Virtual Teach-In on the Chauvin Trial
Welcome to this virtual teach-in organized by the College of Arts and Sciences, created to help viewers consider the factors and implications surrounding the May 2020 killing of George Floyd — and the subsequent trial of police officer Derek Chauvin in spring 2021. Floyd’s last minutes were captured by the cell phone of a Black teenager, prompting a renewed and global response to the campaign for Black Lives.
Currently, COVID and social distancing preclude the usual in-person teach-ins historically held to discuss and confront seismic events, from natural disasters to cultural or man-made ones. Therefore we have assembled a cross-disciplinary selection of faculty perspectives in video form to help those in our community and beyond understand, and interrogate the elements of the Derek Chauvin trial. The views expressed in the videos are those of individual faculty members, and all videos were recorded prior to the jury verdict. We thank those faculty who participated from other schools and colleges at Syracuse University.
Please submit feedback and questions to firstname.lastname@example.org.
Professor Kishi Animashaun Ducre introduces viewers to the virtual teach-in. This resource offers cross-disciplinary perspectives from faculty across the Syracuse University campus who critique and interrogate elements of the trial of Derek Chauvin.
Ducre is an associate professor of African American Studies and Associate Dean of Diversity, Equity, and Inclusion, College of Arts and Sciences.
Professor Casarae Abdul-Ghani's presentation rests on the Sonia Sanchez play, “The Bronx is Next” to call attention to police training and Black humanity. Through Sanchez, she asks “What does it mean to be human?”
Abdul-Ghani is an assistant professor in the Department of African American Studies, College of Arts and Sciences.
Professor Luvell Anderson takes us on a journey, from comedian Dave Chappelle, to Derek Chauvin, to Aristotle, and finally to the scene that unfolds in the recorded encounter in Central Park between Amy Cooper and Chris Cooper (no relation). He explores the idea of an “entitlement to racial domination.”
Anderson is an associate professor in the Department of Philosophy, College of Arts and Sciences.
Law professor Lauryn Gouldin breaks down the charges in the Chauvin trial in Minneapolis and leads into a broader discussion about community and police relations here in Syracuse. She describes a recent law school forum that highlighted local issues related to reform initiatives with Syracuse leaders in law enforcement, policy, and the courts. **Please note that this presentation features trial evidence that includes a still photo and illustrations from Floyd’s murder.**
Gouldin is the Crandall Melvin Associate Professor of Law, College of Law.
Professor Biko Mandela Gray urges us to move beyond our understanding of personal responsibility in the Chauvin trial and interrogate the role of policing more broadly. He points out that allegiance to religious notions of “good and evil” make it difficult to wrestle with the idea that police are “doing their jobs.”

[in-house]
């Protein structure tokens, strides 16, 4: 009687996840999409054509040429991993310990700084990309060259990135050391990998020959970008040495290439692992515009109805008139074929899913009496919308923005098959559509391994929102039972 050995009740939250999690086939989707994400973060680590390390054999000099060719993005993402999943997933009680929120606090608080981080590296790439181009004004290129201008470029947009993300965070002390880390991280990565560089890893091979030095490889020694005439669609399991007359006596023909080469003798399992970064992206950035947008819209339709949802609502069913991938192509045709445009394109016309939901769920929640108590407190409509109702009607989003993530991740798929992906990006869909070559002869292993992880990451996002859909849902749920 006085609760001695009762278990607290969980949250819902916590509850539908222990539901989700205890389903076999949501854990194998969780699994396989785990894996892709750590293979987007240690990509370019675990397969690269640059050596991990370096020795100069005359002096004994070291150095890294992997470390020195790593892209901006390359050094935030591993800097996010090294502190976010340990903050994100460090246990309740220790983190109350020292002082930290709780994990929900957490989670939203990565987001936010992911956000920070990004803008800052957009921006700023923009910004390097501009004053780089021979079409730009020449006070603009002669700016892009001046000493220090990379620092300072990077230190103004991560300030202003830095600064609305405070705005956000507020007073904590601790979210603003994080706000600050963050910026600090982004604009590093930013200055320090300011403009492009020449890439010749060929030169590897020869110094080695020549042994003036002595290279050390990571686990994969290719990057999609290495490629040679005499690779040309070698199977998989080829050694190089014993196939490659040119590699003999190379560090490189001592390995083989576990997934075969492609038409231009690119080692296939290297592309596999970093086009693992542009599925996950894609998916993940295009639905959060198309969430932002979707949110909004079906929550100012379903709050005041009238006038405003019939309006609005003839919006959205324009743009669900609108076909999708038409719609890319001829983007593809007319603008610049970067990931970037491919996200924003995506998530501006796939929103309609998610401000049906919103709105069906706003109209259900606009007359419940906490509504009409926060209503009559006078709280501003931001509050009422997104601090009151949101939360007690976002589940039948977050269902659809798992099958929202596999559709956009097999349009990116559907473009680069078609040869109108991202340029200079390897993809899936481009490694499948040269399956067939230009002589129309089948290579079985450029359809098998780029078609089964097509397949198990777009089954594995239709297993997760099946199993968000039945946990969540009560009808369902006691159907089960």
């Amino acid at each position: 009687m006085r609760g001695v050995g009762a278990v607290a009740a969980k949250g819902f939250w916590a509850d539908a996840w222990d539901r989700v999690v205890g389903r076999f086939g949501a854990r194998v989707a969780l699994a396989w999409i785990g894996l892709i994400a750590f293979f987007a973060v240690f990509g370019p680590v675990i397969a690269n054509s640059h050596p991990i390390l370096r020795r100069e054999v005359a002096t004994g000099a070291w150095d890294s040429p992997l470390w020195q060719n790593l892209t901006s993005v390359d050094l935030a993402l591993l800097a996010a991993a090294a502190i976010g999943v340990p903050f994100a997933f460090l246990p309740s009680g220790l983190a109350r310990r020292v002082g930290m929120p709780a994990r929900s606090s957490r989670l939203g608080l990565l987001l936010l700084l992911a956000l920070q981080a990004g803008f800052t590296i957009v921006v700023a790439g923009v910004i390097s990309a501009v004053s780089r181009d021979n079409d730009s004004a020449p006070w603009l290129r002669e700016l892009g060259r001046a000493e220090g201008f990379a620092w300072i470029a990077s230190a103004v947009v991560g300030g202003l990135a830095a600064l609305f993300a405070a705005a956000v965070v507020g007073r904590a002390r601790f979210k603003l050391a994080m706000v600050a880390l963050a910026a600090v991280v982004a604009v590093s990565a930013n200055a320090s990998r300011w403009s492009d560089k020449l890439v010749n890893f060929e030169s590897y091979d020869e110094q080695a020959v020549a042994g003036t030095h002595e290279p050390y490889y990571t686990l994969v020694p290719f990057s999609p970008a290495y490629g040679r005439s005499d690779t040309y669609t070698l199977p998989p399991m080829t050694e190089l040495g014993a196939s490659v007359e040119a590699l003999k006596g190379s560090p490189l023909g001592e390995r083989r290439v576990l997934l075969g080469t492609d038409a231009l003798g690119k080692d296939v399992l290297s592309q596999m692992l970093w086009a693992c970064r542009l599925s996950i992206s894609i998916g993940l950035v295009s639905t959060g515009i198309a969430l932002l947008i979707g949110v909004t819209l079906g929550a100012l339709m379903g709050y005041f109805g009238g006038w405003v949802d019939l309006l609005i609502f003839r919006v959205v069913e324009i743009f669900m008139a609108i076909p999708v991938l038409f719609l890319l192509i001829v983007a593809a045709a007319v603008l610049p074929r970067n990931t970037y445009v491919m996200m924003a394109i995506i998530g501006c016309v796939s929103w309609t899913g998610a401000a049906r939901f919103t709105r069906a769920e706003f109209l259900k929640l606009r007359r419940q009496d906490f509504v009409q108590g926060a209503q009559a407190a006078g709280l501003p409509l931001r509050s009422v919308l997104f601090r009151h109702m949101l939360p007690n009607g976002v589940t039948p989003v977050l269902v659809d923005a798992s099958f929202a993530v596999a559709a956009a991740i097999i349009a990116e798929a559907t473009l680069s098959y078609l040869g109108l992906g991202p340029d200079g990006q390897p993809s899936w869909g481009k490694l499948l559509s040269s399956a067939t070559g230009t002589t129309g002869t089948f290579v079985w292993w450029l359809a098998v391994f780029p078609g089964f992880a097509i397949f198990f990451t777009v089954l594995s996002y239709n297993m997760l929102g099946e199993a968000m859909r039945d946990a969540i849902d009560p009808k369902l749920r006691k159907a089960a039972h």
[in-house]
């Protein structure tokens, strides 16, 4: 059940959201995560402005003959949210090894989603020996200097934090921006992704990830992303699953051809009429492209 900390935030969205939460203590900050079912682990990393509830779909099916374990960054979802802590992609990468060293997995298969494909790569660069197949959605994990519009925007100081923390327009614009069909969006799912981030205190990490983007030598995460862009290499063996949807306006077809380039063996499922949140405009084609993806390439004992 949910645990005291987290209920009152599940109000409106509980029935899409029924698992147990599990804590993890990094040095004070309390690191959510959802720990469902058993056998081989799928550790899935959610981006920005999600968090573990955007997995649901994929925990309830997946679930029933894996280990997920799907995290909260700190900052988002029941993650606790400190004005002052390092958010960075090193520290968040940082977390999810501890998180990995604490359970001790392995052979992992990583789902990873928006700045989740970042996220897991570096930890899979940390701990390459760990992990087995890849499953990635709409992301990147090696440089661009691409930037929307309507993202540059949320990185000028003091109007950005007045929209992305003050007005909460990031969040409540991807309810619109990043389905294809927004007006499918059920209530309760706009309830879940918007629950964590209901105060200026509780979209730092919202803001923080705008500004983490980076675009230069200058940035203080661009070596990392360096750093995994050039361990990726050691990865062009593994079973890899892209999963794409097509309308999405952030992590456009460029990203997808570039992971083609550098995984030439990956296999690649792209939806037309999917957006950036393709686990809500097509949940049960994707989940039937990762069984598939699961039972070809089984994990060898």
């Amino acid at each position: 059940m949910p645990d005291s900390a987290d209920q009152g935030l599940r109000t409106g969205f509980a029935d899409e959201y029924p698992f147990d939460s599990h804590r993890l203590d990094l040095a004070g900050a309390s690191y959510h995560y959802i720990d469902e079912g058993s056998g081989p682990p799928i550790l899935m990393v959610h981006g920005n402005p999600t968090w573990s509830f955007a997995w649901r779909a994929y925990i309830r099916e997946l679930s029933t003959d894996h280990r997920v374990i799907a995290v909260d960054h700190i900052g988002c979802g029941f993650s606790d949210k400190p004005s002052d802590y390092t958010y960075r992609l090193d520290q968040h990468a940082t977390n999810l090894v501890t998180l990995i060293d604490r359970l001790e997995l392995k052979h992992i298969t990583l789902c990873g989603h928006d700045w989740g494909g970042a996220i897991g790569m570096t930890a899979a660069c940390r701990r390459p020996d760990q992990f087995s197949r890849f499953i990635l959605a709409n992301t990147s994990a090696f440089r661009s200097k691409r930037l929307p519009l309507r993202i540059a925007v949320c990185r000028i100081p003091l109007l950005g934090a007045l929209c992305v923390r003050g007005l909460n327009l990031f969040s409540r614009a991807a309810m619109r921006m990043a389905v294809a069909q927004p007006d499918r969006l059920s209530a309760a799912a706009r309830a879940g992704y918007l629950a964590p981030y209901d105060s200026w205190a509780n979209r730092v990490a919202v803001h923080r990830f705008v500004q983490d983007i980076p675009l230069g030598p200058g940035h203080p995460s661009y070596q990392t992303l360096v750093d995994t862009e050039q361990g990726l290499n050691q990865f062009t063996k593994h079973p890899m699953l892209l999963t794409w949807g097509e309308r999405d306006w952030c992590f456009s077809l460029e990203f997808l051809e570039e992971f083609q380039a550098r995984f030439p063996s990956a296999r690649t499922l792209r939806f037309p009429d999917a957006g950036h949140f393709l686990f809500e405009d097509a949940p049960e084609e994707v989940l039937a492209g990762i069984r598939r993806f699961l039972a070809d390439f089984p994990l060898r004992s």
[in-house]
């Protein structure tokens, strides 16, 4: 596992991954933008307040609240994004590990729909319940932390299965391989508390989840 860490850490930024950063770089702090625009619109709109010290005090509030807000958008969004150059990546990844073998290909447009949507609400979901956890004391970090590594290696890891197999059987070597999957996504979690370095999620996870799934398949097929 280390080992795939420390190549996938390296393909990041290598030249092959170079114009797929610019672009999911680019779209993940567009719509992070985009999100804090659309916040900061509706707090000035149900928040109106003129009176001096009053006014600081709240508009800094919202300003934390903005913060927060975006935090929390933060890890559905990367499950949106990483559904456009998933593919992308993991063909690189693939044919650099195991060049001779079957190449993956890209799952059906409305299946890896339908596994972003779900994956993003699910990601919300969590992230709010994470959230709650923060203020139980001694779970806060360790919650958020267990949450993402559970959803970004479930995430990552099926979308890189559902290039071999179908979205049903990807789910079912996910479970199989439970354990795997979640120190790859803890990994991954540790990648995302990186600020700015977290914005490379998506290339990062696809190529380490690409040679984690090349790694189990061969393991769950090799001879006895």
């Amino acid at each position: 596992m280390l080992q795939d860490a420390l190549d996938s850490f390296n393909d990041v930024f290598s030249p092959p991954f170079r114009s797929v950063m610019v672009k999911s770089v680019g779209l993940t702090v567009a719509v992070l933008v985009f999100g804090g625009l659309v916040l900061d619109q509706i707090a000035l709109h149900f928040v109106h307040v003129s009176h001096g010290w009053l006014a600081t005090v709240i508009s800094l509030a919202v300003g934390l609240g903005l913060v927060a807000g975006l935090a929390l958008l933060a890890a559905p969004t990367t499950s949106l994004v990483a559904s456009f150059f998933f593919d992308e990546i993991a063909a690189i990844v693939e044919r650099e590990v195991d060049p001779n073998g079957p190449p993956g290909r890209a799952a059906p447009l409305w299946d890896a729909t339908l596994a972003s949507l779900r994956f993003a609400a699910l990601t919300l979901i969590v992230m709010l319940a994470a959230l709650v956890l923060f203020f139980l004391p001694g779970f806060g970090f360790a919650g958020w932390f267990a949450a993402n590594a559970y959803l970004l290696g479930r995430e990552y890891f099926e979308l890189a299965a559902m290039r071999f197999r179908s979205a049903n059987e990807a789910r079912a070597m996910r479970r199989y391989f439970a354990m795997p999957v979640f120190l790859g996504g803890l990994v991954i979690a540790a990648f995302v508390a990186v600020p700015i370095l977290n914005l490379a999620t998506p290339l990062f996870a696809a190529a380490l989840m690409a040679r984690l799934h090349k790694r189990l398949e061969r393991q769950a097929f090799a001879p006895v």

Gray is an assistant professor in the Department of Religion, College of Arts and Sciences.
Professor Gladys McCormick expresses her hope that this teach-in can help the community come to terms with the legacy of George Floyd.
McCormick is an associate professor of history; the Jay and Debe Moskowitz Chair in Mexico-US Relations; and Director of Diversity, Equity, and Inclusion, Maxwell School of Citizenship and Public Affairs.
Professor Beth Patin defines race-based traumatic stress and how it manifests as symptoms. She also offers practical advice for radical self-care for those of us who are trying manage how we engage with news and events in the Chauvin trial amidst the pandemics of COVID-19 and systemic racism: Sweat, Soul, Sanity, and Joy.
Patin is an assistant professor in the School of Information Studies.
Professor Jillian Scheer focuses on the impact of avoidance when dealing with racial trauma evoked by images in the Chauvin trial and other encounters resulting in the deaths of Black and Brown people by white police officers. She goes on to suggest useful and intentional forms of engagement by whites: accept discomfort, lean in, and avoid defensiveness.
Scheer is an assistant professor in the Department of Psychology, College of Arts and Sciences.
Additional Resources and Events
- The Syracuse University Library's racial justice resources page is an evolving compilation of readings and resources, including links to local and national advocacy organizations to help continue the work of combating anti-Black racism and systemic oppression.